A Research Pilot Study in Healthy Volunteers to Evaluate Biomarkers for Novel Anticancer Treatments
The overall goal of this study is to determine the feasibility and the variability of several biomarker assays in normal subjects that are relevant to tumor biology and novel anti-cancer treatments, with the goal of refining these assays for use in future therapeutic studies.
|Study Design:||Intervention Model: Single Group Assignment
Masking: Open Label
Primary Purpose: Basic Science
|Official Title:||A Research Pilot Study in Healthy Volunteers to Evaluate Biomarkers for Novel Anticancer Treatments.|
- To refine techniques needed to describe the expected values and variability of multiple angiogenic and tumor growth factor levels in blood and urine, using ELISA and other evolving protein and gene expression and cell capture technologies. [ Time Frame: 14 days ] [ Designated as safety issue: No ]
- To describe the expected values and variability of multiple angiogenic and tumor growth factor levels in blood and urine, including VEGF, bFGF, PDGF, PDEGF, TGFβ, TSP1, and MMP2 and MMP9. Other angiogenic and tumor growth factors may also be evaluated. [ Time Frame: 14 days ] [ Designated as safety issue: No ]
|Study Start Date:||January 2007|
|Study Completion Date:||November 2012|
|Primary Completion Date:||November 2012 (Final data collection date for primary outcome measure)|
This is a basic research study. There are no treatments with drugs or devices. Wound healing is being studied in healthy volunteers.
Other: punch biopsy
Many physiological processes in normal growth, development, injury, and repair are critical for tumor growth and progression. Usually these processes are deregulated, allowing for the potential of tumor selectivity in targeting many of these processes. In many cases, altered host stromal tissues themselves are critical for many of steps in cancer progression. Stromal endothelial cells and fibroblasts produce many tumor growth factors, which act in paracrine loops. In addition, components of the host tissue matrix and plasma proteins also help promote or inhibit tumor growth. These topics have been extensively reviewed.
A large number of targeted therapies for cancer are also in various stages of clinical development. Due to the likely minimal toxicity and only modest single agent activity of these agents, determining the optimal dose and schedule for these agents will depend upon the identification of biomarkers that can demonstrate proof of target inhibition and/or characterize the downstream consequences of this inhibition.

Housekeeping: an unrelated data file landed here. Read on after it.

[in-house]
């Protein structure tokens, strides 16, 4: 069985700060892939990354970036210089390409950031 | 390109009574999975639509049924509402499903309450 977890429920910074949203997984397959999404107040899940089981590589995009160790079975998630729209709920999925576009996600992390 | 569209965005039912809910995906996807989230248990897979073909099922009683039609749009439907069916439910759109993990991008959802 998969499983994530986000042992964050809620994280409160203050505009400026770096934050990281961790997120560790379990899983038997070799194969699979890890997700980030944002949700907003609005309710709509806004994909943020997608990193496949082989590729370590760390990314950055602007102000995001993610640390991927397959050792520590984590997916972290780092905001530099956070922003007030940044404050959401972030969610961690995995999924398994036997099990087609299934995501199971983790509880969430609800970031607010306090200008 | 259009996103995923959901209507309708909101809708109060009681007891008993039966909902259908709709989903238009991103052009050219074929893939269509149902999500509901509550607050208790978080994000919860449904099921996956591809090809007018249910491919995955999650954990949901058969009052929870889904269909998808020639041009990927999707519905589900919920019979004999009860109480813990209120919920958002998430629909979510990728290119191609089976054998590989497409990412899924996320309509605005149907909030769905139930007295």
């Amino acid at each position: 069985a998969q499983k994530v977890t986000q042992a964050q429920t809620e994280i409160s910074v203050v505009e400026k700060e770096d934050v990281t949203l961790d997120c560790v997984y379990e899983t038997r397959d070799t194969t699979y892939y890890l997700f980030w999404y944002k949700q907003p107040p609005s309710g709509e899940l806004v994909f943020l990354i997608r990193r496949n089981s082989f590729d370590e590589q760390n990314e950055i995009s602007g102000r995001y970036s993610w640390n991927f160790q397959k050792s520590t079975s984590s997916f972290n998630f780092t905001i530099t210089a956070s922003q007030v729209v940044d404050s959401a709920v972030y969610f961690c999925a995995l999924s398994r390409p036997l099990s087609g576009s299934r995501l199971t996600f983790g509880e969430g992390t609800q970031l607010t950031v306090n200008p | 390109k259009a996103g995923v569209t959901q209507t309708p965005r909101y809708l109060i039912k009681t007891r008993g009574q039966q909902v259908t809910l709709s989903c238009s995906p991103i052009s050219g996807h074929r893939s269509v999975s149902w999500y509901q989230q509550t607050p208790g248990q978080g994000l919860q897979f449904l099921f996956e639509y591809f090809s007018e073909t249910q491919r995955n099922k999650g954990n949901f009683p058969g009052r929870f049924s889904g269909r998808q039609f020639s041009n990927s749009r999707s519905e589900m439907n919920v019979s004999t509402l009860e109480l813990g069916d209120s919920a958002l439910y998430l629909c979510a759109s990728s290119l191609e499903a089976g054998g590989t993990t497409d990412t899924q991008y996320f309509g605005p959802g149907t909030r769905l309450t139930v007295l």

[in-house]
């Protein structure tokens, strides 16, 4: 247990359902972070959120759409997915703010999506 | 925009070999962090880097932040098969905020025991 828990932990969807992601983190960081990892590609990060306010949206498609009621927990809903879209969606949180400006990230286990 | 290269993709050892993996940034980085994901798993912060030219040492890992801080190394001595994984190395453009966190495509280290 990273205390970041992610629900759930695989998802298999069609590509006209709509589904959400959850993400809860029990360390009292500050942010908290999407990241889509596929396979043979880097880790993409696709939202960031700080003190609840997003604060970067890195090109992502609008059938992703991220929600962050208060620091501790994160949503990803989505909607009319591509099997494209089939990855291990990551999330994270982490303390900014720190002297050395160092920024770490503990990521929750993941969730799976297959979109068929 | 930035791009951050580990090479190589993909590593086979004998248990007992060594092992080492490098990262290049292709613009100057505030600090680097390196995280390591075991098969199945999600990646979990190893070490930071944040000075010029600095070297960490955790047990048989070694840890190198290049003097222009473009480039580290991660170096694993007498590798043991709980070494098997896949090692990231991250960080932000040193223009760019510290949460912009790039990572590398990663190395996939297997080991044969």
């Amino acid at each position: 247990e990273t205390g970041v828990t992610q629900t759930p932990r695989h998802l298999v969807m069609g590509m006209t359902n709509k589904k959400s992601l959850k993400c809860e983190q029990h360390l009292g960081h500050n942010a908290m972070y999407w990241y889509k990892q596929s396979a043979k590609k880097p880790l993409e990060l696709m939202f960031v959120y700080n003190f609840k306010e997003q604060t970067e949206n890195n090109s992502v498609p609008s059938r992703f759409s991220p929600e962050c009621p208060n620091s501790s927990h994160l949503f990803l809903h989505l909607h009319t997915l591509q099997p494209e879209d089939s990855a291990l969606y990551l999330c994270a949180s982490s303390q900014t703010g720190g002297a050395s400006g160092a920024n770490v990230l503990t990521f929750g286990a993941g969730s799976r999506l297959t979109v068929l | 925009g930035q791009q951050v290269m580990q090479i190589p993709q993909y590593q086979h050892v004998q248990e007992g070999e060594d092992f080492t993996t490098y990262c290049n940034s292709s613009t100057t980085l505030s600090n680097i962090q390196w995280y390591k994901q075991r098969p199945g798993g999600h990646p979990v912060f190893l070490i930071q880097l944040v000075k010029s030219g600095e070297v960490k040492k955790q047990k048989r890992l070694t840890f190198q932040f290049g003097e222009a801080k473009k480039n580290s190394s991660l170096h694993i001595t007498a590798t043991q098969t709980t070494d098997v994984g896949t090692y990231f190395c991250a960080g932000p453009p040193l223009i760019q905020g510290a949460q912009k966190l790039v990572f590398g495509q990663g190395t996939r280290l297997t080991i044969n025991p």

Despite often robust and durable clinical responses, essentially all patients treated with bevacizumab progress, implying primary or acquired resistance, or both. Treatment related changes in VEGF ligands and receptors have been reported in response to anti-VEGF therapy in preclinical models. Treatment related changes have also been noted for many additional angiogenic factors, including PDGF, bFGF, and IGF, all of which have been shown to potentially mediate sensitivity and resistance to anti-VEGF therapy. Despite the known importance of numerous angiogenic factors in both preclinical models and in patients, there have not yet been a broad and systematic evaluation of either baseline or treatment related changes of multiple angiogenic factors in response to bevacizumab. Similar information is also lacking for essentially all targeted therapies.
Biomarkers to better understand the mechanisms of action, primary and acquired resistance, and toxicity of these agents are urgently needed. The topic has been extensively reviewed and is considered a priority by the NCI. The need for such biomarkers is critical given the increasing number of permutations of targeted therapeutics and the need for biomarkers to guide patient and treatment selection both in clinical trials and in general use of anti-cancer therapy. Assay optimization and defining expected values of each marker or panel of markers is critical before use of such assays in large therapeutic clinical trials designed to target specific patient populations. In addition, understanding the biology and regulation of biomarkers related to tumor growth and tumor angiogenesis is also important. Most candidate biomarkers are themselves cellular growth factors, and are involved in not only tumor promotion and growth, but also in normal growth and development and in normal and abnormal tissues responses to injury. The primary purpose of the proposed project is to help refine new biomarkers and new and evolving technologies to assess them.
|United States, North Carolina|
|Duke University Medical Center|
|Durham, North Carolina, United States, 27710|
|Principal Investigator:||Herb Hurwitz, MD||Duke University|